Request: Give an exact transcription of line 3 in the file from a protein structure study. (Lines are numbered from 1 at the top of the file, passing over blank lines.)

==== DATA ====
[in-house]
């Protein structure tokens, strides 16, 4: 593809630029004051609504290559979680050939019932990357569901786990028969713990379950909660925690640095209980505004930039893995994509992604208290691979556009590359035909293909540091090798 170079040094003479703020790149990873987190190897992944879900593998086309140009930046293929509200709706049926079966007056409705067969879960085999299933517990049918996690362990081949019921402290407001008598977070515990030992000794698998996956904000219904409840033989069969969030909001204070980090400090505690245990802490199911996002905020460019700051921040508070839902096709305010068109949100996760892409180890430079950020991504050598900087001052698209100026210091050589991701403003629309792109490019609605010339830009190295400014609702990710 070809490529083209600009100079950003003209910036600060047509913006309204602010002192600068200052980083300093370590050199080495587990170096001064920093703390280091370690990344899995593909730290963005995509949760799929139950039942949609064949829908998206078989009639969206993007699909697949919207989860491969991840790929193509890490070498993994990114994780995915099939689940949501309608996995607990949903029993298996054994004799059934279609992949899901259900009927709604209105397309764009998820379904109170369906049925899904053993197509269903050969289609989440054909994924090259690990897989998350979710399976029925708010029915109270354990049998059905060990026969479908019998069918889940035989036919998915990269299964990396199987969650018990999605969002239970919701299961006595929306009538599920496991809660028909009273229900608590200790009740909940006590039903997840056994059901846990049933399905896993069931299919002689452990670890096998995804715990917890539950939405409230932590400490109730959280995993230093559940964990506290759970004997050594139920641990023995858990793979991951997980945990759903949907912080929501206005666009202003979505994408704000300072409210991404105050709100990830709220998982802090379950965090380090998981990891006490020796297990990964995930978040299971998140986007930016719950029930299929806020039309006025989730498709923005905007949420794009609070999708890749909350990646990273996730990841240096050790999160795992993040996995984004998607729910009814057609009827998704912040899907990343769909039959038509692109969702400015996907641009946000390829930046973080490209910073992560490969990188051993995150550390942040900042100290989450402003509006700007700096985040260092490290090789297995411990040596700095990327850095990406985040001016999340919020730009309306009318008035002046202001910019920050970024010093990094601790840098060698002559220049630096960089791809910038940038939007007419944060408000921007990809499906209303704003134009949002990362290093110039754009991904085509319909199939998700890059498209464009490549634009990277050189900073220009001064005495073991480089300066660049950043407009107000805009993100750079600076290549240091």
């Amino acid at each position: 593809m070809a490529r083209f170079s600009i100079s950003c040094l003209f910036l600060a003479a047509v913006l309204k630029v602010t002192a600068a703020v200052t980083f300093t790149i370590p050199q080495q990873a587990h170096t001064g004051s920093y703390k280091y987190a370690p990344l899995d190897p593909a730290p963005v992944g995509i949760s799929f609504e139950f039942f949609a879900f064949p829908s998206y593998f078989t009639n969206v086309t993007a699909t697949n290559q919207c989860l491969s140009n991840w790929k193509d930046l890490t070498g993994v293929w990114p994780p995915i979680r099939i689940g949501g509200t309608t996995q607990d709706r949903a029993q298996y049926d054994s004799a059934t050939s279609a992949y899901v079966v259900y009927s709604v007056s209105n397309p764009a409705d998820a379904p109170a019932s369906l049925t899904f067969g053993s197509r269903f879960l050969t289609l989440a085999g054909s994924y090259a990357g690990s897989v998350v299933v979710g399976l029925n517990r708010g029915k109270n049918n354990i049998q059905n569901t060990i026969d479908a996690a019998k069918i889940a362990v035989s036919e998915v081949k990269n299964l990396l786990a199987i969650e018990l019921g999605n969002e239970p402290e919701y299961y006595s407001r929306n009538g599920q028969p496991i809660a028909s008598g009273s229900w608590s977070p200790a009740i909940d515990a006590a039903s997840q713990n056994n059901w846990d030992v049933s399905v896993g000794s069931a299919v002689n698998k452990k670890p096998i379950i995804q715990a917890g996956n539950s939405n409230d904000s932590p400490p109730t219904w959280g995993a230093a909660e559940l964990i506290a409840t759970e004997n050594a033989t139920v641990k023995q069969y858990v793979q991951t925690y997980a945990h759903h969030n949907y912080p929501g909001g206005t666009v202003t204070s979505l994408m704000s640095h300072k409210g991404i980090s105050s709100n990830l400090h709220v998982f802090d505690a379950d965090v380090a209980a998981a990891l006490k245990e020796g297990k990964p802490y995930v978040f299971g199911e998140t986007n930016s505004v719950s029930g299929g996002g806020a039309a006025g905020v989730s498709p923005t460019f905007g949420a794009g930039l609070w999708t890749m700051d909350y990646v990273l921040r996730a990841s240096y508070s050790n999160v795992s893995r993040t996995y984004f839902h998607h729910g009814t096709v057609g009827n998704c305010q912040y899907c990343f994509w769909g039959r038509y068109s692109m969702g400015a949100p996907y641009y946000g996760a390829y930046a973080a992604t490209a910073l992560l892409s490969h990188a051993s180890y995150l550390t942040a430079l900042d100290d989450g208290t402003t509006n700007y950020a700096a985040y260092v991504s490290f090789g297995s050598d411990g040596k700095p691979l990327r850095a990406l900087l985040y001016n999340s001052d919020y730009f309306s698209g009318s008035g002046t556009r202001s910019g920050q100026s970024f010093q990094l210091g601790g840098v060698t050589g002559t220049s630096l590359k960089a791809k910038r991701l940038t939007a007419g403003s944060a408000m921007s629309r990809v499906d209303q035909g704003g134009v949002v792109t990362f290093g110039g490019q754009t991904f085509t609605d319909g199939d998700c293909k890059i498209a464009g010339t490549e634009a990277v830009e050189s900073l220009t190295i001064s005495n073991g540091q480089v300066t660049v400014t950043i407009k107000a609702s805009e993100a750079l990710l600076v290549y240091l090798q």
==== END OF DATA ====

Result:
């Amino acid at each position: 593809m070809a490529r083209f170079s600009i100079s950003c040094l003209f910036l600060a003479a047509v913006l309204k630029v602010t002192a600068a703020v200052t980083f300093t790149i370590p050199q080495q990873a587990h170096t001064g004051s920093y703390k280091y987190a370690p990344l899995d190897p593909a730290p963005v992944g995509i949760s799929f609504e139950f039942f949609a879900f064949p829908s998206y593998f078989t009639n969206v086309t993007a699909t697949n290559q919207c989860l491969s140009n991840w790929k193509d930046l890490t070498g993994v293929w990114p994780p995915i979680r099939i689940g949501g509200t309608t996995q607990d709706r949903a029993q298996y049926d054994s004799a059934t050939s279609a992949y899901v079966v259900y009927s709604v007056s209105n397309p764009a409705d998820a379904p109170a019932s369906l049925t899904f067969g053993s197509r269903f879960l050969t289609l989440a085999g054909s994924y090259a990357g690990s897989v998350v299933v979710g399976l029925n517990r708010g029915k109270n049918n354990i049998q059905n569901t060990i026969d479908a996690a019998k069918i889940a362990v035989s036919e998915v081949k990269n299964l990396l786990a199987i969650e018990l019921g999605n969002e239970p402290e919701y299961y006595s407001r929306n009538g599920q028969p496991i809660a028909s008598g009273s229900w608590s977070p200790a009740i909940d515990a006590a039903s997840q713990n056994n059901w846990d030992v049933s399905v896993g000794s069931a299919v002689n698998k452990k670890p096998i379950i995804q715990a917890g996956n539950s939405n409230d904000s932590p400490p109730t219904w959280g995993a230093a909660e559940l964990i506290a409840t759970e004997n050594a033989t139920v641990k023995q069969y858990v793979q991951t925690y997980a945990h759903h969030n949907y912080p929501g909001g206005t666009v202003t204070s979505l994408m704000s640095h300072k409210g991404i980090s105050s709100n990830l400090h709220v998982f802090d505690a379950d965090v380090a209980a998981a990891l006490k245990e020796g297990k990964p802490y995930v978040f299971g199911e998140t986007n930016s505004v719950s029930g299929g996002g806020a039309a006025g905020v989730s498709p923005t460019f905007g949420a794009g930039l609070w999708t890749m700051d909350y990646v990273l921040r996730a990841s240096y508070s050790n999160v795992s893995r993040t996995y984004f839902h998607h729910g009814t096709v057609g009827n998704c305010q912040y899907c990343f994509w769909g039959r038509y068109s692109m969702g400015a949100p996907y641009y946000g996760a390829y930046a973080a992604t490209a910073l992560l892409s490969h990188a051993s180890y995150l550390t942040a430079l900042d100290d989450g208290t402003t509006n700007y950020a700096a985040y260092v991504s490290f090789g297995s050598d411990g040596k700095p691979l990327r850095a990406l900087l985040y001016n999340s001052d919020y730009f309306s698209g009318s008035g002046t556009r202001s910019g920050q100026s970024f010093q990094l210091g601790g840098v060698t050589g002559t220049s630096l590359k960089a791809k910038r991701l940038t939007a007419g403003s944060a408000m921007s629309r990809v499906d209303q035909g704003g134009v949002v792109t990362f290093g110039g490019q754009t991904f085509t609605d319909g199939d998700c293909k890059i498209a464009g010339t490549e634009a990277v830009e050189s900073l220009t190295i001064s005495n073991g540091q480089v300066t660049v400014t950043i407009k107000a609702s805009e993100a750079l990710l600076v290549y240091l090798q």